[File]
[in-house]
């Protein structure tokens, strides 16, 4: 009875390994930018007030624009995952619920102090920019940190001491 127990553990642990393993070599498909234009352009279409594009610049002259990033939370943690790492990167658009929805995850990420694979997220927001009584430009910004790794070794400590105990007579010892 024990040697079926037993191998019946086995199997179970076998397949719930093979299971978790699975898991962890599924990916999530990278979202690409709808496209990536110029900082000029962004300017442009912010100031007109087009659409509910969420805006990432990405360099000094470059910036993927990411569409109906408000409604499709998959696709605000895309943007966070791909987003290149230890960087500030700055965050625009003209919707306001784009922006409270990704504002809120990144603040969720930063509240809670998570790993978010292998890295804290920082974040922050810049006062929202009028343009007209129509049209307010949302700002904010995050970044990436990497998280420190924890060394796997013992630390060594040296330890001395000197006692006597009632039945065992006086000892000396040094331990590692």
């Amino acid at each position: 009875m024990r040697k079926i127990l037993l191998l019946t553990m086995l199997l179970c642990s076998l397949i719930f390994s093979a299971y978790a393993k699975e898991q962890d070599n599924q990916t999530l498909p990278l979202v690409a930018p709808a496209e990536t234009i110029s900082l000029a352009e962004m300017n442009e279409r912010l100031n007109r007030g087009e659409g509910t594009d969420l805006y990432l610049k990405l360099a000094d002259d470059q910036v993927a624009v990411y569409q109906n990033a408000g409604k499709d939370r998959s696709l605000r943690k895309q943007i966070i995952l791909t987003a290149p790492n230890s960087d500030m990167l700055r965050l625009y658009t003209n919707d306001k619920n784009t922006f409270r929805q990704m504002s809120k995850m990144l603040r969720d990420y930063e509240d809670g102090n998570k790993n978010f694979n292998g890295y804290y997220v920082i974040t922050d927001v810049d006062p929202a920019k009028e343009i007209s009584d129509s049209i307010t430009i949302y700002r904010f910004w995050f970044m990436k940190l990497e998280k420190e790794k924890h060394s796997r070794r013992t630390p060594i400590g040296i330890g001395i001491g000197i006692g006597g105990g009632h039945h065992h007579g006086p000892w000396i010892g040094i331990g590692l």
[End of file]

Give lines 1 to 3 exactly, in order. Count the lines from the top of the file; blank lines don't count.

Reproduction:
[in-house]
């Protein structure tokens, strides 16, 4: 009875390994930018007030624009995952619920102090920019940190001491 127990553990642990393993070599498909234009352009279409594009610049002259990033939370943690790492990167658009929805995850990420694979997220927001009584430009910004790794070794400590105990007579010892 024990040697079926037993191998019946086995199997179970076998397949719930093979299971978790699975898991962890599924990916999530990278979202690409709808496209990536110029900082000029962004300017442009912010100031007109087009659409509910969420805006990432990405360099000094470059910036993927990411569409109906408000409604499709998959696709605000895309943007966070791909987003290149230890960087500030700055965050625009003209919707306001784009922006409270990704504002809120990144603040969720930063509240809670998570790993978010292998890295804290920082974040922050810049006062929202009028343009007209129509049209307010949302700002904010995050970044990436990497998280420190924890060394796997013992630390060594040296330890001395000197006692006597009632039945065992006086000892000396040094331990590692």
């Amino acid at each position: 009875m024990r040697k079926i127990l037993l191998l019946t553990m086995l199997l179970c642990s076998l397949i719930f390994s093979a299971y978790a393993k699975e898991q962890d070599n599924q990916t999530l498909p990278l979202v690409a930018p709808a496209e990536t234009i110029s900082l000029a352009e962004m300017n442009e279409r912010l100031n007109r007030g087009e659409g509910t594009d969420l805006y990432l610049k990405l360099a000094d002259d470059q910036v993927a624009v990411y569409q109906n990033a408000g409604k499709d939370r998959s696709l605000r943690k895309q943007i966070i995952l791909t987003a290149p790492n230890s960087d500030m990167l700055r965050l625009y658009t003209n919707d306001k619920n784009t922006f409270r929805q990704m504002s809120k995850m990144l603040r969720d990420y930063e509240d809670g102090n998570k790993n978010f694979n292998g890295y804290y997220v920082i974040t922050d927001v810049d006062p929202a920019k009028e343009i007209s009584d129509s049209i307010t430009i949302y700002r904010f910004w995050f970044m990436k940190l990497e998280k420190e790794k924890h060394s796997r070794r013992t630390p060594i400590g040296i330890g001395i001491g000197i006692g006597g105990g009632h039945h065992h007579g006086p000892w000396i010892g040094i331990g590692l």